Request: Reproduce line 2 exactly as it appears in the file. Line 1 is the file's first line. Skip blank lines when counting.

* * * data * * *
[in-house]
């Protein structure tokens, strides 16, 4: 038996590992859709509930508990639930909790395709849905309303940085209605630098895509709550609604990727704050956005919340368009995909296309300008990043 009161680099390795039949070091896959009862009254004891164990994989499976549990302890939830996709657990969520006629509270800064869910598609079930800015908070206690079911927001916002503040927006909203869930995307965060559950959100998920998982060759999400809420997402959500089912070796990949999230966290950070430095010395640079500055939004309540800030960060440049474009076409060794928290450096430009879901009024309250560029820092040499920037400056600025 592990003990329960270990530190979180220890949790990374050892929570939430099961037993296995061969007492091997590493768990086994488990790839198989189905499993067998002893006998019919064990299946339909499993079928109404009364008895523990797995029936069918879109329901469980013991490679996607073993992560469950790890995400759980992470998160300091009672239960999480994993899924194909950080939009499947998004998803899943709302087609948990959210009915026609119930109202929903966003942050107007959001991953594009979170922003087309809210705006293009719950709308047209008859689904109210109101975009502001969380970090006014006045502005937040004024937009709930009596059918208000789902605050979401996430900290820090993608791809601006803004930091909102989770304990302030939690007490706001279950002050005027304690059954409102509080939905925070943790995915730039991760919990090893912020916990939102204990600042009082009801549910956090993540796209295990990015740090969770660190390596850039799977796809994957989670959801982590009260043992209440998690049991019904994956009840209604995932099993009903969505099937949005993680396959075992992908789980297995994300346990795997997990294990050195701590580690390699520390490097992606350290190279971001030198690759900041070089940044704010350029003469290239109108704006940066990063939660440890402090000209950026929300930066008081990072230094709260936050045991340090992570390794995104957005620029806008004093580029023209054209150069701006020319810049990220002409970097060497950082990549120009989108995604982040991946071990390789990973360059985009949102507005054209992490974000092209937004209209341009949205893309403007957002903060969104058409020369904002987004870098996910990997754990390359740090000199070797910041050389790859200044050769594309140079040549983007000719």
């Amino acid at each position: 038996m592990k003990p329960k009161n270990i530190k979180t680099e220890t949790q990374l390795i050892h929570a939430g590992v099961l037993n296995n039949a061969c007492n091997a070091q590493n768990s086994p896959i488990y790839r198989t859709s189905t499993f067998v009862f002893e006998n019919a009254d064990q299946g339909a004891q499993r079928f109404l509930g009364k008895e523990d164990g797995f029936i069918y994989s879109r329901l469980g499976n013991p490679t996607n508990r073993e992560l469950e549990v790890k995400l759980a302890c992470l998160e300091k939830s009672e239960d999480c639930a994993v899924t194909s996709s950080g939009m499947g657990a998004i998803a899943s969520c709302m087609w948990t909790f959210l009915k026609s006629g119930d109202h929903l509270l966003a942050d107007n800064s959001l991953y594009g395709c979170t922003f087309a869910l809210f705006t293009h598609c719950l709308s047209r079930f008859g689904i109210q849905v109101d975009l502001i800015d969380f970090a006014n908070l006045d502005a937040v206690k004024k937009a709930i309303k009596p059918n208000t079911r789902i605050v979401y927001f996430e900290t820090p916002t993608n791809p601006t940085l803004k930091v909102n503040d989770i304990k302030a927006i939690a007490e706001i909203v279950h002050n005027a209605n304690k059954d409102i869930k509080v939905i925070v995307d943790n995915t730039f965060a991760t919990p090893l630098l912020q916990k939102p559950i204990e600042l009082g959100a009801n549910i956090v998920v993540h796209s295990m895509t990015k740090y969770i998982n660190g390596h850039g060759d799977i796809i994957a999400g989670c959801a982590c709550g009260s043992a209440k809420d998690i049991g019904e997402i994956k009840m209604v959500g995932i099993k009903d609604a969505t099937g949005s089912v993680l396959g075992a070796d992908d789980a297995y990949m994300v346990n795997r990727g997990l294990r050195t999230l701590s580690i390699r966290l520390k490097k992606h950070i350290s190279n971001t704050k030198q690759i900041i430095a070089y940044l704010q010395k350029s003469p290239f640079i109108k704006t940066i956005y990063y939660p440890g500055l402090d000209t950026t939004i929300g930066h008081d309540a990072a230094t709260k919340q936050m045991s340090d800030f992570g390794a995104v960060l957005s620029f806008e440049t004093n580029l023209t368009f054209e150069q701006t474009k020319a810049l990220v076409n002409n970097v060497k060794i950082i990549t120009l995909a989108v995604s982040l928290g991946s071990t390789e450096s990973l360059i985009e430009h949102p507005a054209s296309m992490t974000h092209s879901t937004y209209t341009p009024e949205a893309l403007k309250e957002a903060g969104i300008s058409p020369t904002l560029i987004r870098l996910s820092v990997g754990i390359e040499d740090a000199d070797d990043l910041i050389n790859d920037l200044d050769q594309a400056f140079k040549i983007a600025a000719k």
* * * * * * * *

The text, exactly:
């Protein structure tokens, strides 16, 4: 038996590992859709509930508990639930909790395709849905309303940085209605630098895509709550609604990727704050956005919340368009995909296309300008990043 009161680099390795039949070091896959009862009254004891164990994989499976549990302890939830996709657990969520006629509270800064869910598609079930800015908070206690079911927001916002503040927006909203869930995307965060559950959100998920998982060759999400809420997402959500089912070796990949999230966290950070430095010395640079500055939004309540800030960060440049474009076409060794928290450096430009879901009024309250560029820092040499920037400056600025 592990003990329960270990530190979180220890949790990374050892929570939430099961037993296995061969007492091997590493768990086994488990790839198989189905499993067998002893006998019919064990299946339909499993079928109404009364008895523990797995029936069918879109329901469980013991490679996607073993992560469950790890995400759980992470998160300091009672239960999480994993899924194909950080939009499947998004998803899943709302087609948990959210009915026609119930109202929903966003942050107007959001991953594009979170922003087309809210705006293009719950709308047209008859689904109210109101975009502001969380970090006014006045502005937040004024937009709930009596059918208000789902605050979401996430900290820090993608791809601006803004930091909102989770304990302030939690007490706001279950002050005027304690059954409102509080939905925070943790995915730039991760919990090893912020916990939102204990600042009082009801549910956090993540796209295990990015740090969770660190390596850039799977796809994957989670959801982590009260043992209440998690049991019904994956009840209604995932099993009903969505099937949005993680396959075992992908789980297995994300346990795997997990294990050195701590580690390699520390490097992606350290190279971001030198690759900041070089940044704010350029003469290239109108704006940066990063939660440890402090000209950026929300930066008081990072230094709260936050045991340090992570390794995104957005620029806008004093580029023209054209150069701006020319810049990220002409970097060497950082990549120009989108995604982040991946071990390789990973360059985009949102507005054209992490974000092209937004209209341009949205893309403007957002903060969104058409020369904002987004870098996910990997754990390359740090000199070797910041050389790859200044050769594309140079040549983007000719």